Senior Nicholas Gallitano is standing at the ready, his viola balanced on his shoulder. He takes his time, making sure the instrument is tuned just right and that no string is pulled too taut. When he plays, the notes are clear and piercing. For Gallitano, playing the viola is not merely a chore or extra work; it is his passion.
Currently part of the Boston Philharmonic Youth Orchestra, the New England Conservatory and the Brookline High School Orchestra, Gallitano has performed all around the world.
“I don’t play a sport actively, I like school and I work my best but this is just something else that I can put my heart into and pursue as a passion,” Gallitano said.
Senior Gerald Karni, a friend and fellow violist, has gone on numerous tours with Gallitano.
“We played a final concert with the orchestra tour in Amsterdam. We played in one of the best halls in the world and I got to share that with him. I’m glad I did,” Karni said.
For Gallitano, seeing the impact his music has on others is one of the most gratifying aspects of playing the viola.
“A lot of people, you don’t know what they’re going through in their life,” Gallitano said. “I played in a recital at a nursing home last year and a lot of the people there were old, and a lot of them had an illness or they didn’t have as much joy in their everyday life. I had somebody come up to me afterwards and say that they really enjoyed seeing me play the viola so well. It was just really great for me to see that I was directly making somebody’s day a little bit better.”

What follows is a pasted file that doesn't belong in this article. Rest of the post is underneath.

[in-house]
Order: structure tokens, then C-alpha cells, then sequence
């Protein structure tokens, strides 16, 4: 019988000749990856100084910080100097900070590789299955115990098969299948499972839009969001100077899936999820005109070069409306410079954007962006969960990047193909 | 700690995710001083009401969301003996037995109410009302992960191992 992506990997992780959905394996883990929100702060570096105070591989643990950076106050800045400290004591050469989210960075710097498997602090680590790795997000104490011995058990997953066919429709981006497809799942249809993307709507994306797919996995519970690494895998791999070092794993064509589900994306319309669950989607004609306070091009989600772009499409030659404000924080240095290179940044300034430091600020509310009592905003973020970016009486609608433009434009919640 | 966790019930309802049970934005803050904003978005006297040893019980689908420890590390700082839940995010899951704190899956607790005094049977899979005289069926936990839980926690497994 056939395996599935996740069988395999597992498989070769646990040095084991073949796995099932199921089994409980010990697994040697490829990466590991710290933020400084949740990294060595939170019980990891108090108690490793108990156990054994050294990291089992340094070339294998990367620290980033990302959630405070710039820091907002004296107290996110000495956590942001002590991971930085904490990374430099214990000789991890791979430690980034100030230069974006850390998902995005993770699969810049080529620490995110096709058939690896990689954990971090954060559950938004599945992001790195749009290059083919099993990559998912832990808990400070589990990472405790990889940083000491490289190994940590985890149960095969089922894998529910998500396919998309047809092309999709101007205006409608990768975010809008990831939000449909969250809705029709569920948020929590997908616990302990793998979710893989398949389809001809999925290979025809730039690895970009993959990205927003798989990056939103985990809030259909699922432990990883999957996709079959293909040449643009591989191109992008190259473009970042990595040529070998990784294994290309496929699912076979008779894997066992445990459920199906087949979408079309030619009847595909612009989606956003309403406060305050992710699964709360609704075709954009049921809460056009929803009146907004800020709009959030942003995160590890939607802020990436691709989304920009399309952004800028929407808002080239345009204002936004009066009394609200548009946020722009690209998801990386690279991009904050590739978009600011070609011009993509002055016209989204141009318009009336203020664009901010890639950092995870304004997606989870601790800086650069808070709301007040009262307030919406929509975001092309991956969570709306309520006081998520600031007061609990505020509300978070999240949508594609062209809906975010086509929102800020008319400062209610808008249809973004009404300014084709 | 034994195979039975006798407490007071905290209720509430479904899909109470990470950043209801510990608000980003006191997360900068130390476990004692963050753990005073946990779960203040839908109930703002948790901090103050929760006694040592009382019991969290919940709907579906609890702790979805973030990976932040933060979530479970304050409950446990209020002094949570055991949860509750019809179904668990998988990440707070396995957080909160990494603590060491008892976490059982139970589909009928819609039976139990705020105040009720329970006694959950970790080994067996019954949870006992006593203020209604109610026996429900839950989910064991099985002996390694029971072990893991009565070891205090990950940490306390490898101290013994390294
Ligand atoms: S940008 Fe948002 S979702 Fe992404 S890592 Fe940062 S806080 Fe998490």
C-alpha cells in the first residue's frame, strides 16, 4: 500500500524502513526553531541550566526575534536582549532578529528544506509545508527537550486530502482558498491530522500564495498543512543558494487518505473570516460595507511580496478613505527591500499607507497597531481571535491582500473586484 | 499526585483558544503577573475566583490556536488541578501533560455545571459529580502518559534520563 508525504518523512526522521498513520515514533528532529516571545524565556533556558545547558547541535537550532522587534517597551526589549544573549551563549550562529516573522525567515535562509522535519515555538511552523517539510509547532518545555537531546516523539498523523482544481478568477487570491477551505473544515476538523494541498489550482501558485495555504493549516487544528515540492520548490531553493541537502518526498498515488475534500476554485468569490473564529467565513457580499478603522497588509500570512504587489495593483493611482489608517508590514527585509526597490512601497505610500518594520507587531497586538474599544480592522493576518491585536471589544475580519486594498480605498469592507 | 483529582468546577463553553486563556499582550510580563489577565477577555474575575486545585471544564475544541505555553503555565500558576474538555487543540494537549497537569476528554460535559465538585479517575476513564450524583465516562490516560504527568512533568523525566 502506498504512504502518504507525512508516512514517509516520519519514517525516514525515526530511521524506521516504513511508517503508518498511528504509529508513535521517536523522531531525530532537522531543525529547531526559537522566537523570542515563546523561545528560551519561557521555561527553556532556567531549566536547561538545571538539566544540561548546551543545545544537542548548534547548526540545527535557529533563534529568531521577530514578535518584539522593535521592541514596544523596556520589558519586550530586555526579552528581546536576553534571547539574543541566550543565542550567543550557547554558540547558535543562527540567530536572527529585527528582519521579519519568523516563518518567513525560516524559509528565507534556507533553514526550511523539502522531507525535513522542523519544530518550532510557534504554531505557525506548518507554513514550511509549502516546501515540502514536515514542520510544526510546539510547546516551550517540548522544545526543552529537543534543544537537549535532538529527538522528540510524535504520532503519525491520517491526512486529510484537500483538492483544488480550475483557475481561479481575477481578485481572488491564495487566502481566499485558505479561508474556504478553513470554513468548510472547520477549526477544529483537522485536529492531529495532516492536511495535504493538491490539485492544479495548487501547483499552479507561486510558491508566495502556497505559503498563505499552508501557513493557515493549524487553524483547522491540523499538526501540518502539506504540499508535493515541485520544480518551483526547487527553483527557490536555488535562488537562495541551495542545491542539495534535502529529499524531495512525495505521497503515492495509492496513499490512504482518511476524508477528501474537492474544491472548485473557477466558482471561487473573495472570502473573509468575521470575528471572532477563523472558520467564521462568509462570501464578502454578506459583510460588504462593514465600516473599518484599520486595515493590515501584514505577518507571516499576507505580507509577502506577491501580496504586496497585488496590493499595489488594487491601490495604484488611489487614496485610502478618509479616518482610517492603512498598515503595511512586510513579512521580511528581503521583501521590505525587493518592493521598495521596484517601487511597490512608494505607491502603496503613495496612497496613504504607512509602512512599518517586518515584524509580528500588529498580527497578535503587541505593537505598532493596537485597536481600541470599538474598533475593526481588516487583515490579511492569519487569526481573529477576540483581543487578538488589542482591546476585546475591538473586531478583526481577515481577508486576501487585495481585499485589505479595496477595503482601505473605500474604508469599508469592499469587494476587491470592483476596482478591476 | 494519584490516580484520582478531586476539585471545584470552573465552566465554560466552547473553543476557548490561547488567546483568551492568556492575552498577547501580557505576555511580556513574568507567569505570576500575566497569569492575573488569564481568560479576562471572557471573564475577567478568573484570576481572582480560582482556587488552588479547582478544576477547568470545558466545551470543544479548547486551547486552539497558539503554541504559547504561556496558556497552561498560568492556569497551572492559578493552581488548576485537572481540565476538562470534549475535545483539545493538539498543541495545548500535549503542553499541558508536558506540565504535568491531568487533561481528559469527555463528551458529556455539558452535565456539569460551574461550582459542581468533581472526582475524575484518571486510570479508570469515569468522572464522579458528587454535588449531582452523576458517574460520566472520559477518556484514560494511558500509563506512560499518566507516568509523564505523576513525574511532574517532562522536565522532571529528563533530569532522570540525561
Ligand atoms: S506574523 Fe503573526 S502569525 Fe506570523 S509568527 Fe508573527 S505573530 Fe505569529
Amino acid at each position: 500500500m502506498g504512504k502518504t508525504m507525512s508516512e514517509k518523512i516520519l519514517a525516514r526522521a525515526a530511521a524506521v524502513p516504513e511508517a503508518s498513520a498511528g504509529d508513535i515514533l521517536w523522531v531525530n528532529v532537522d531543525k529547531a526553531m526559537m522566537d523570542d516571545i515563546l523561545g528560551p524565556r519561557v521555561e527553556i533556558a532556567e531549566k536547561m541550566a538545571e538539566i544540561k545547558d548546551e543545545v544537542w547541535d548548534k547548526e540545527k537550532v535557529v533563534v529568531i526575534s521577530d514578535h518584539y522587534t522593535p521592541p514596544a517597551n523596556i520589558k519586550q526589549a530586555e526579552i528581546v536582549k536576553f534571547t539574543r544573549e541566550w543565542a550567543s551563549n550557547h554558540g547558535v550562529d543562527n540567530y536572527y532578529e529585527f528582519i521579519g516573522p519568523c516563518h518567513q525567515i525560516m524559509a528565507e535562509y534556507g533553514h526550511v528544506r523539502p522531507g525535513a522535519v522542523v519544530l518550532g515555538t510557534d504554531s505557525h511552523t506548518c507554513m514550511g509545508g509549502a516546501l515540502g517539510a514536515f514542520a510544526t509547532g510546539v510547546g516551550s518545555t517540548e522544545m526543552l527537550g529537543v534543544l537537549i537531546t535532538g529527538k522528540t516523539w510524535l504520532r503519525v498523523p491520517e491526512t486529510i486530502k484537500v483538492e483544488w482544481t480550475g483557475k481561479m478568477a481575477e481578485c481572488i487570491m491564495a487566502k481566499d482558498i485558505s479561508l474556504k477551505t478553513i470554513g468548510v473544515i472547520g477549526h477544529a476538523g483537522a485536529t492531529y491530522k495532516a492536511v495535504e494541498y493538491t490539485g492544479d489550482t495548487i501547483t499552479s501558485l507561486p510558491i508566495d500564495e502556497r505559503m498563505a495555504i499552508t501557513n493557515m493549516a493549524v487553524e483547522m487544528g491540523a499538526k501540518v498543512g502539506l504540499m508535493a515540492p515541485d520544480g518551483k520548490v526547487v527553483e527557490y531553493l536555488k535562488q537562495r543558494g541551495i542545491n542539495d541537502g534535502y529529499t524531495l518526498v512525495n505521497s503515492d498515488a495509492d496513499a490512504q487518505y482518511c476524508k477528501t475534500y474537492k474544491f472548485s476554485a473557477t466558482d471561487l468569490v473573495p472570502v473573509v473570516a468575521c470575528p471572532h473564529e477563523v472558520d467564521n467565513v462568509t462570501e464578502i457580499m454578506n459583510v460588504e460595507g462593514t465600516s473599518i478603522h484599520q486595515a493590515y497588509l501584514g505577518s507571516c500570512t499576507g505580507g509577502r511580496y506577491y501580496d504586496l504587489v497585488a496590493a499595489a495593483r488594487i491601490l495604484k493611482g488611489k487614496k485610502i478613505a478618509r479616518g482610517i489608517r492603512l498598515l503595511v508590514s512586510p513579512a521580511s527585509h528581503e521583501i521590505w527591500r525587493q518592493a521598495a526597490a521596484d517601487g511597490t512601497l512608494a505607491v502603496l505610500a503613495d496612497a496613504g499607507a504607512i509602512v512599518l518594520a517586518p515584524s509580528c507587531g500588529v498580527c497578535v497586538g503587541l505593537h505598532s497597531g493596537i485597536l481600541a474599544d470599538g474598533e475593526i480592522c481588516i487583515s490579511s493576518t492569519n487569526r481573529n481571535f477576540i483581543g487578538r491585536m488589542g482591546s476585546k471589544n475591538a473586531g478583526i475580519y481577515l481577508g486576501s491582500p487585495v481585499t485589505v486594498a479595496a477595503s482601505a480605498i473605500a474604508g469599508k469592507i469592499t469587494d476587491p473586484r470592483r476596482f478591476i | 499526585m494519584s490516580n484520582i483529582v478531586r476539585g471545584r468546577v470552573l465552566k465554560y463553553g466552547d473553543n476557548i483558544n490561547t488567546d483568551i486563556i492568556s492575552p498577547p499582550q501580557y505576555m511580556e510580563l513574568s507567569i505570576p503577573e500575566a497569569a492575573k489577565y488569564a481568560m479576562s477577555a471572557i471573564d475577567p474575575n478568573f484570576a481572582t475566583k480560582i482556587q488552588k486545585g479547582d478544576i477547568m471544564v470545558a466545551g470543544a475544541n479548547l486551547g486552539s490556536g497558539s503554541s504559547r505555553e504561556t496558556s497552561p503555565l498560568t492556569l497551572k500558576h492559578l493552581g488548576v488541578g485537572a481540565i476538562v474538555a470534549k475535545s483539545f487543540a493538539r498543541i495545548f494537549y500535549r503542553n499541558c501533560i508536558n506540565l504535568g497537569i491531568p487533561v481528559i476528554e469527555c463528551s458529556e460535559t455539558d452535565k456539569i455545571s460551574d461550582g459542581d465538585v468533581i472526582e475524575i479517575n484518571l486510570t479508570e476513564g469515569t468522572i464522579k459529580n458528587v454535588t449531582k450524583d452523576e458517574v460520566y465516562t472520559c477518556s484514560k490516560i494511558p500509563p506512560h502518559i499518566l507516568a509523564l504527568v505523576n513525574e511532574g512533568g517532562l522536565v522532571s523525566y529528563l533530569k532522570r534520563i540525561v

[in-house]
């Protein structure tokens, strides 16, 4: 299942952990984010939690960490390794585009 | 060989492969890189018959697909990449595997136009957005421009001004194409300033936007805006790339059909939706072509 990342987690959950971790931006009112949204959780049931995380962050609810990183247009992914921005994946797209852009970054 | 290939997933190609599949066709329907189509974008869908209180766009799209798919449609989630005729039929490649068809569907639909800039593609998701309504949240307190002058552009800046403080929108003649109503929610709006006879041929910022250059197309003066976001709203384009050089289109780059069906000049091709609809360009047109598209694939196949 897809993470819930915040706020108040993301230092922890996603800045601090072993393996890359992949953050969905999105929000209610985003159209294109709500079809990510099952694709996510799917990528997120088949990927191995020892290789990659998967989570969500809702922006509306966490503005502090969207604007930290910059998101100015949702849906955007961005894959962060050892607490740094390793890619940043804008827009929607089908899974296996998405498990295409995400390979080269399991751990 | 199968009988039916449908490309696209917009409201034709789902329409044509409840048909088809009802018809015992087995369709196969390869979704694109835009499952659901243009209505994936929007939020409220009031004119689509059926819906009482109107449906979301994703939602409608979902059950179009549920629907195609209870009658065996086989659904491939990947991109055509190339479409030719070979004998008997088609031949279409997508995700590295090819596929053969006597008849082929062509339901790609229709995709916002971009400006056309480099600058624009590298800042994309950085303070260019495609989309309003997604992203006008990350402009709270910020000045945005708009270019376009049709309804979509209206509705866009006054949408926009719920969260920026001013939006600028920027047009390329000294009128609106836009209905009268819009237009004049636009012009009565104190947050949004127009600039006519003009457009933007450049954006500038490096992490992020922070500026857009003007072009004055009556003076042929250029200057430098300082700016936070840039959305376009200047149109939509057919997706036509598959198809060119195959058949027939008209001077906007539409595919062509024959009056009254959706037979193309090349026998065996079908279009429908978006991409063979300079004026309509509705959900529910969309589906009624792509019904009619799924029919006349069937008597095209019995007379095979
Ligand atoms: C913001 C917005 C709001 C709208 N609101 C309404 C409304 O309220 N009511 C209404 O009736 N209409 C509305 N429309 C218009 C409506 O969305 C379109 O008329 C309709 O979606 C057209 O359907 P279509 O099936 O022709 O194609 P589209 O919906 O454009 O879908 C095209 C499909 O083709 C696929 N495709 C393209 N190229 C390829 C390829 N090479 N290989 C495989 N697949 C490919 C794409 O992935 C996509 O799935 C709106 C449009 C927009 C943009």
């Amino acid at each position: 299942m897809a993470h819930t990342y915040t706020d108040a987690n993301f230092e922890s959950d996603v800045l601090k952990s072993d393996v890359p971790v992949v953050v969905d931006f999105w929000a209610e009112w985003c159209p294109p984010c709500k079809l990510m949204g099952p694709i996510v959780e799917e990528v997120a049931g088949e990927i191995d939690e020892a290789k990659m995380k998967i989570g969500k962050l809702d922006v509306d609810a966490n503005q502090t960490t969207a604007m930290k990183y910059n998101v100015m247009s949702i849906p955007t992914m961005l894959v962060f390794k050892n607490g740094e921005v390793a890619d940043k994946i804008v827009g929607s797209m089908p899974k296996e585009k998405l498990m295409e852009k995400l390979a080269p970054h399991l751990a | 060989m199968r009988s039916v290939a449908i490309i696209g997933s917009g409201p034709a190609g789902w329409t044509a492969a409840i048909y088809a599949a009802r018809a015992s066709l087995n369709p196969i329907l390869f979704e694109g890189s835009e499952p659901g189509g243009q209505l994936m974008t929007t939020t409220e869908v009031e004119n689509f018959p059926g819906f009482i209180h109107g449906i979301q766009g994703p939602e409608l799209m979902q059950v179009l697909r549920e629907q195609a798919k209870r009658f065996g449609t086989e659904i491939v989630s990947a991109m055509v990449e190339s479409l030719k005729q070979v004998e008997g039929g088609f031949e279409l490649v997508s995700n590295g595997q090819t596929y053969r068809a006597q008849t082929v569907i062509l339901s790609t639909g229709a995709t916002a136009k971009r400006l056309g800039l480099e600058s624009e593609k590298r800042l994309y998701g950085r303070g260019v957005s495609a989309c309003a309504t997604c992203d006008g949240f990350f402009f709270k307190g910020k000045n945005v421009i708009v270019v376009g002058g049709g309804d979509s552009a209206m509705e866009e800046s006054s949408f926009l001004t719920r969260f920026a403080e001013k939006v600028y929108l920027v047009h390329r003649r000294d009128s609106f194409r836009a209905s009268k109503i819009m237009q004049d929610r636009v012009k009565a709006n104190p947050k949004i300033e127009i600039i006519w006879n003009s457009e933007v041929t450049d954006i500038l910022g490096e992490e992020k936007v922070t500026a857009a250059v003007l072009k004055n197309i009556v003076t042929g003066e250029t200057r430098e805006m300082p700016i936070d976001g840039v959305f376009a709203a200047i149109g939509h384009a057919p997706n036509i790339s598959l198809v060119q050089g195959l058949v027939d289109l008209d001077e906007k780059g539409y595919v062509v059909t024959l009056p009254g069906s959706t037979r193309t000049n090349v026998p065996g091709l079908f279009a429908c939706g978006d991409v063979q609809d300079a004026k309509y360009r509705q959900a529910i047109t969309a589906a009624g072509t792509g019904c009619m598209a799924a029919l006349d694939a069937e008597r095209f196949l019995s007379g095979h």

According to Karni, Gallitano’s love for the viola extends past the thrill of performing into a desire to share his passion with others.
“Because of viola, he has been able to work with little kids who don’t have that privilege.” Karni said. “He taught them how to play music and he’s gone and played in nursing homes for people who don’t experience that. He’s definitely helped a lot with his instrument.”
Motivated by his ability to help others through this medium, Gallitano has been cultivating his talent since he began in second grade.
“There was always music around the house.” Gallitano said. “I would see my sister practicing piano or my dad would play the piano in evenings when he got home from work. So it was definitely natural for me to start music.”
Gallitano’s mother, Margaret Talmers, has watched him throughout his musical career.
“From my perspective, it’s been really fun to watch him pursue something he loves,” Talmers said. “He’s engaged with the process of making music. It’s just really fun to watch that develop. Just like all the things that you learn in school and in your life as you’re growing, it’s helped him develop into a terrific young man.”
To get to this point of success, Gallitano has devoted immense amounts of time, prioritizing music over sports and an active social life. But for Gallitano, these sacrifices are worth it, and ever since he started, it has been an indispensable aspect of his life.
“On our tour to Holland we played at this church, and then afterwards the people of the town had a reception for us.” Gallitano said. “We were just talking to all these people and they were all so grateful and welcoming for us coming there and sharing music with them. They were all so kind and we felt so grateful to be there.”
Sasha Saias can be contacted at [email protected]